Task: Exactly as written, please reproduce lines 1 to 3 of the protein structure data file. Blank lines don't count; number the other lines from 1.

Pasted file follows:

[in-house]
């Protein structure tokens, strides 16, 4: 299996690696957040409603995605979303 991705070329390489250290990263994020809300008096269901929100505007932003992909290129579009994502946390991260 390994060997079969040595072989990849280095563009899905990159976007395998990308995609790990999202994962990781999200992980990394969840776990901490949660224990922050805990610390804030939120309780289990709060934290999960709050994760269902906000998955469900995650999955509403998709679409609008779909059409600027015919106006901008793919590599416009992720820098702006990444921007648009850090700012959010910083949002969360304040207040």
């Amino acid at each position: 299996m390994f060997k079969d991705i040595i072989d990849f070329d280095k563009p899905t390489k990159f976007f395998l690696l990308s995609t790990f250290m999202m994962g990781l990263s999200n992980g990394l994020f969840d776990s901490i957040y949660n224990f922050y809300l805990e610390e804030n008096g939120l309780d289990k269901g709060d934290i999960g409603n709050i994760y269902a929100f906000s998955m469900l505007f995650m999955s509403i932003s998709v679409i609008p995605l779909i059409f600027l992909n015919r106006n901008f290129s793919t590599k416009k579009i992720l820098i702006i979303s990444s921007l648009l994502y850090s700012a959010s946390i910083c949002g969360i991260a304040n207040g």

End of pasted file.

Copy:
[in-house]
């Protein structure tokens, strides 16, 4: 299996690696957040409603995605979303 991705070329390489250290990263994020809300008096269901929100505007932003992909290129579009994502946390991260 390994060997079969040595072989990849280095563009899905990159976007395998990308995609790990999202994962990781999200992980990394969840776990901490949660224990922050805990610390804030939120309780289990709060934290999960709050994760269902906000998955469900995650999955509403998709679409609008779909059409600027015919106006901008793919590599416009992720820098702006990444921007648009850090700012959010910083949002969360304040207040």
């Amino acid at each position: 299996m390994f060997k079969d991705i040595i072989d990849f070329d280095k563009p899905t390489k990159f976007f395998l690696l990308s995609t790990f250290m999202m994962g990781l990263s999200n992980g990394l994020f969840d776990s901490i957040y949660n224990f922050y809300l805990e610390e804030n008096g939120l309780d289990k269901g709060d934290i999960g409603n709050i994760y269902a929100f906000s998955m469900l505007f995650m999955s509403i932003s998709v679409i609008p995605l779909i059409f600027l992909n015919r106006n901008f290129s793919t590599k416009k579009i992720l820098i702006i979303s990444s921007l648009l994502y850090s700012a959010s946390i910083c949002g969360i991260a304040n207040g």